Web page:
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54. The Politics of the Justices' Pensions
From Reconstruction through the New Deal, Congress regularly used its power over the justices' pensions to incentivize or restrict judicial departures—and to otherwise exert leverage over the Court
Welcome back to “One First,” a weekly newsletter that aims to make the U.S. Supreme Court more accessible to all of us.
Every Monday morning, I’ll be offering an update on goings-on at the Court; a longer introduction to the Court’s history, current work, or key players; and some Court-related trivia. If you’re enjoying the newsletter, I hope that you’ll consider sharing it with your networks (and subscribing if you don’t already). And I hope you’ll consider upgrading to a paid subscription if your circumstances permit (and if you haven’t already!):
On the Docket
Obviously, the big news out of the Court last week was the justices’ adoption of a new “Code of Conduct.” I wrote about the Code of Conduct in detail, both in a CNN op-ed and in last Thursday’s bonus issue, and won’t rehash those takes here. Suffice it to say, it’s hard to see last Monday’s development as the end of the story when it comes to ethics and the Supreme Court.
Perhaps because of the Code of Conduct, it was otherwise a pretty quiet week for the Court—at least until Thursday. Then, the justices handed down a slew of orders on emergency applications on Thursday afternoon—four of which denied two pairs of applications to stay executions in Alabama and Texas (over no public dissents). But the biggest headline was the denial of Florida’s request to un-block its “anti-drag” bill. Justices Thomas, Alito, and Gorsuch noted that they would’ve granted emergency relief (albeit without any explanation as to why). And Justice Kavanaugh, joined (except in footnote 1) by Justice Barrett, wrote to stress that he was denying emergency relief because, at a minimum, the ground on which Florida sought emergency relief (that the injunction was too broad—not that it was erroneously imposed in the first place) was one on which the Court was unlikely to grant certiorari. In other words, the Kavanaugh/Barrett statement appears meant to emphasize that their vote to deny relief doesn’t express a view, one way or the other, on the underlying First Amendment questions implicated by anti-drag bills like Florida’s; those remain very much unsettled.
The Court also released the calendar for its January 2024 argument session. The headline of that fortnight is almost certainly the back-to-back arguments on January 17 in two cases asking the justices to overrule their 1984 decision in Chevron—which holds that, where an executive branch agency’s interpretation of an ambiguous statute that it administers is “reasonable,” its interpretation should control. We’ll have more to say about Chevron (and its interplay with the “major questions doctrine”) in the run-up to those arguments.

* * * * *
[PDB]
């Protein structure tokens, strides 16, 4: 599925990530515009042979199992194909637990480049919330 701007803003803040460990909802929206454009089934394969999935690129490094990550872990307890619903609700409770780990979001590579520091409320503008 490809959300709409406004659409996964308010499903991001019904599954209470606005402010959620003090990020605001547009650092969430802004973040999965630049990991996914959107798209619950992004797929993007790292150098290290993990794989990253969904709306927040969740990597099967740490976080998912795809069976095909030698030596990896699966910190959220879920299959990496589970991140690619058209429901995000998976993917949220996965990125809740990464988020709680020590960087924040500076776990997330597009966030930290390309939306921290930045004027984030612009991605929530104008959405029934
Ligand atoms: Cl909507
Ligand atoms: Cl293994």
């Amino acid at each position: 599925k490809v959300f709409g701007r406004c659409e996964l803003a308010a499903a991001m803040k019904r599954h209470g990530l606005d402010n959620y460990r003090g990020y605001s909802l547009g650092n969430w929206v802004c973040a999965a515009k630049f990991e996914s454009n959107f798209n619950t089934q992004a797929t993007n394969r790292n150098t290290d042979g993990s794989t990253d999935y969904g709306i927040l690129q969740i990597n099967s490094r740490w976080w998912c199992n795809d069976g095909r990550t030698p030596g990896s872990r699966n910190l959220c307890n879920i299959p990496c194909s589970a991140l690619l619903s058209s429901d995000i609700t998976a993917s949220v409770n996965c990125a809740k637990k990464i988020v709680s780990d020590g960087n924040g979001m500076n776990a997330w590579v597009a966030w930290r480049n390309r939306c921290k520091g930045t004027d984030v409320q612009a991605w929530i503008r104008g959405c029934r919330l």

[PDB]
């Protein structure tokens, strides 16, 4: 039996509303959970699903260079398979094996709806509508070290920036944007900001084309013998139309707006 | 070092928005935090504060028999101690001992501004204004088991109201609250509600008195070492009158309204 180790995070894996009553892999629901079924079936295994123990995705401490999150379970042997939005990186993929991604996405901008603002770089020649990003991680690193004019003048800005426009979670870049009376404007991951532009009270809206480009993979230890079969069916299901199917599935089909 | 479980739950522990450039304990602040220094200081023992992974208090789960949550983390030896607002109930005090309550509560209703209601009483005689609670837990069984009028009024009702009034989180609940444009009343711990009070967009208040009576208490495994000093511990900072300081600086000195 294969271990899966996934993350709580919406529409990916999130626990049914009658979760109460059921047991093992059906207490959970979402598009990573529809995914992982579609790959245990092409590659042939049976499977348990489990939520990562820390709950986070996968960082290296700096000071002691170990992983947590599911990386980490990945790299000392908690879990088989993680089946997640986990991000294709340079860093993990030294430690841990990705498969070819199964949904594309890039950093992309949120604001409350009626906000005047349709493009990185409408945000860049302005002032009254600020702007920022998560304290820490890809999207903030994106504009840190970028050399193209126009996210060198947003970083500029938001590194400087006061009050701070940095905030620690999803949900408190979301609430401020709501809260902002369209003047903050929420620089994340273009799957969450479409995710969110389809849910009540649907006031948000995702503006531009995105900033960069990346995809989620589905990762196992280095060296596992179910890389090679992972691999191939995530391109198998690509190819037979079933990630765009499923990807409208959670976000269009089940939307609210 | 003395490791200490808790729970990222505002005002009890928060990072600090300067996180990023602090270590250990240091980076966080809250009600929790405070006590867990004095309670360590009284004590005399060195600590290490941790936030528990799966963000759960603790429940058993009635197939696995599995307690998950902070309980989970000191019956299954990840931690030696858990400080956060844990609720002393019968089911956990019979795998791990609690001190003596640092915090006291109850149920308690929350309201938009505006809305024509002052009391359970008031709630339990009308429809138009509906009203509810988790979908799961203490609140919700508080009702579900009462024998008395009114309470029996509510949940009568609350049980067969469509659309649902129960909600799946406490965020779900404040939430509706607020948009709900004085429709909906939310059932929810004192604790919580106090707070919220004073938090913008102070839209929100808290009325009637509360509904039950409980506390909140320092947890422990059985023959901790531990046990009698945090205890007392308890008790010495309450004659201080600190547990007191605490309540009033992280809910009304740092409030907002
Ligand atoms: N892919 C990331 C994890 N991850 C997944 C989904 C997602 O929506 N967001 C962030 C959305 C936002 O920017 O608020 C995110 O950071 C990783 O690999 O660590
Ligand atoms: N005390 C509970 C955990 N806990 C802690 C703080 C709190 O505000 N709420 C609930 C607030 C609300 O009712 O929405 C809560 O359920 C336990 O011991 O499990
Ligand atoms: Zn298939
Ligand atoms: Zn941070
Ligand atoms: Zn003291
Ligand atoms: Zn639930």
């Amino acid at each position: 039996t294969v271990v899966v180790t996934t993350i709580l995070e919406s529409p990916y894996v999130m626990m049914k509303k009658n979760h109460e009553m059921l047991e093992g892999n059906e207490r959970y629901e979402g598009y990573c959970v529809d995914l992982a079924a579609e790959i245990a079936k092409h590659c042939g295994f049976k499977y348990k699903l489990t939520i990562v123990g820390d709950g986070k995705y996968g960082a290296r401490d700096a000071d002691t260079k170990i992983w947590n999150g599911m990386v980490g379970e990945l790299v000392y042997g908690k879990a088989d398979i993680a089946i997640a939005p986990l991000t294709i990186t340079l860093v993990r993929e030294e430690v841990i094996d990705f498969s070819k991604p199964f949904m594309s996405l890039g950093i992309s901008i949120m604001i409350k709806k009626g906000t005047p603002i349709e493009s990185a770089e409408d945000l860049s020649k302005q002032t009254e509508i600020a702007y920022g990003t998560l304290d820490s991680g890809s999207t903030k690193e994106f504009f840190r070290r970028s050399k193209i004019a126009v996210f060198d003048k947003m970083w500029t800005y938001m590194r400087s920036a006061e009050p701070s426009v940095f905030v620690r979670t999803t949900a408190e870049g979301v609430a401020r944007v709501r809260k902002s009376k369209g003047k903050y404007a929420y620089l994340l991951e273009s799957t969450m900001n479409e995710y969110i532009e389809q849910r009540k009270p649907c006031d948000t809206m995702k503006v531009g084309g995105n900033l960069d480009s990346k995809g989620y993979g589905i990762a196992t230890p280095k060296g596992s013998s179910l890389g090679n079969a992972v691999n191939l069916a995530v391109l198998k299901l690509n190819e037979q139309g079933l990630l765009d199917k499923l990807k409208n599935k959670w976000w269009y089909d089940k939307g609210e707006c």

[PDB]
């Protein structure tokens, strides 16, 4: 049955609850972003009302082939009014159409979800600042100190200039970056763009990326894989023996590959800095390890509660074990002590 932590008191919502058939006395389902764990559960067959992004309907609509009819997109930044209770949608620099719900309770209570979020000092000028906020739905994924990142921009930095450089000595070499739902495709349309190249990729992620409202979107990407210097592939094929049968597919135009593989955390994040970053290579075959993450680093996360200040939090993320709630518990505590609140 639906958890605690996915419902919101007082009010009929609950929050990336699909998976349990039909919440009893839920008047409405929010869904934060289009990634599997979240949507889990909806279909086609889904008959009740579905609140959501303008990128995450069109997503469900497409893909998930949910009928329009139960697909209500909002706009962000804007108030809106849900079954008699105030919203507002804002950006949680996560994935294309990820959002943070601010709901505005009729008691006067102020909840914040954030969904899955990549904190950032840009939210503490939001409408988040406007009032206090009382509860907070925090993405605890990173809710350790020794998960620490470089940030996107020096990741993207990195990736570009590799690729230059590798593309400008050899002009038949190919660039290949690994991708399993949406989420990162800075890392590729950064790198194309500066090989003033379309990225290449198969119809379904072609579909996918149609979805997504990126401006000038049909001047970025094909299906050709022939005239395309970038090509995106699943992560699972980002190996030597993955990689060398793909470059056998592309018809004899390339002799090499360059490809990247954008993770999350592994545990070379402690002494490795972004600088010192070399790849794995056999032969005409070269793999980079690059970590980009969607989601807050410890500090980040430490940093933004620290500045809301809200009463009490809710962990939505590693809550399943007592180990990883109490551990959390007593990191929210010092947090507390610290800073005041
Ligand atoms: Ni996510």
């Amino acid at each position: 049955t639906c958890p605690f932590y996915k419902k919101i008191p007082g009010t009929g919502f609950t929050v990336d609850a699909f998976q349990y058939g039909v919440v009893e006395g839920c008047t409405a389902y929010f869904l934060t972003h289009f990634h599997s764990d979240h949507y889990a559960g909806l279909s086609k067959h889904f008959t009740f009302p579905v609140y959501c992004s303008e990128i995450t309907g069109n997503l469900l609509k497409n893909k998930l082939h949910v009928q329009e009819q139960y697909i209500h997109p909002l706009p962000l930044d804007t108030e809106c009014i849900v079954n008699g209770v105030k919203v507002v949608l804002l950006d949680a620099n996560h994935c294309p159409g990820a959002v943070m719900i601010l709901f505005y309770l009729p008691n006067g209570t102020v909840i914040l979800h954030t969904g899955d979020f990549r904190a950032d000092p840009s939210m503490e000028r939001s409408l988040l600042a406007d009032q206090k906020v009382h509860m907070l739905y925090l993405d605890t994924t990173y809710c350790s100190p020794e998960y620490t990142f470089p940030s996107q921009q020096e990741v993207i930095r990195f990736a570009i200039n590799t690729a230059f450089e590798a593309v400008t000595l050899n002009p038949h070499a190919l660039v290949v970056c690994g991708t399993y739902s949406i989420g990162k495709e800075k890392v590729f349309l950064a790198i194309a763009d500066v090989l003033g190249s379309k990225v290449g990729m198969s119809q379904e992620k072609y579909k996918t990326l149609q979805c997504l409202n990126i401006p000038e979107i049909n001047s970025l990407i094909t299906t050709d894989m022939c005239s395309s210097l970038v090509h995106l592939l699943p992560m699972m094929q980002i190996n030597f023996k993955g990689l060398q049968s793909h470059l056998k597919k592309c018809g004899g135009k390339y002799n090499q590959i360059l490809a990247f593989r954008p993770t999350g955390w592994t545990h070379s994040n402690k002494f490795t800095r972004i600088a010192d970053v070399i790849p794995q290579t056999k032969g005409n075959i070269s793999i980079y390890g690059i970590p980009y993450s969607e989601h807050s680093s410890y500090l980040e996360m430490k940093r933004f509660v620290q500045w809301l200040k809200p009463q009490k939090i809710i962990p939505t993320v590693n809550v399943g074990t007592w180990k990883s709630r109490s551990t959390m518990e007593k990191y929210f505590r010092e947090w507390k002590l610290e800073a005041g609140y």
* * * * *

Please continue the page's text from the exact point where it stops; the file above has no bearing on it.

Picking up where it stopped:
We expect a regular Order List from the Court (including additional possible grants of certiorari) at 9:30 ET today. The only other matter on which we might hear this week is with respect to the four pending emergency applications challenging the Biden administration’s “Good Neighbor” pollution rules. Those have been fully briefed for some time, so a decision could come this week—or not.
The One First “Long Read”: Judicial Retirements and the Separation of Powers
When Justice Stephen Breyer announced his departure from the Supreme Court in January 2022, his letter explained that he would be retiring from “active service” on the Supreme Court, and would “serve under the provisions of 28 U.S.C. § 371(b)”—as a “retired justice.” Since 1937, Congress has allowed justices who meet certain age and service-duration thresholds to “retire” from the Court, rather than resign—a status in which, in exchange for being available to exercise limited judicial duties (on the lower courts), the justice continues to receive the same salary as they did while “active,” a salary that, arguably (more on this below), is protected from diminution by the Constitution itself.
But the road to 1937 was much more complicated—and, from a separation-of-powers perspective, much more interesting. Congress didn’t provide for any kind of judicial pensions prior to the Civil War. It was only in the late 1860s that the Radical Republicans in the Reconstruction Congress stepped in—in an effort to both respond to the evident incapacity of two of the Court’s eight justices (Robert Grier and Samuel Nelson) and to clear the way for the new Republican President (Ulysses S. Grant) to solidify Republican control of both the Supreme Court and the lower courts.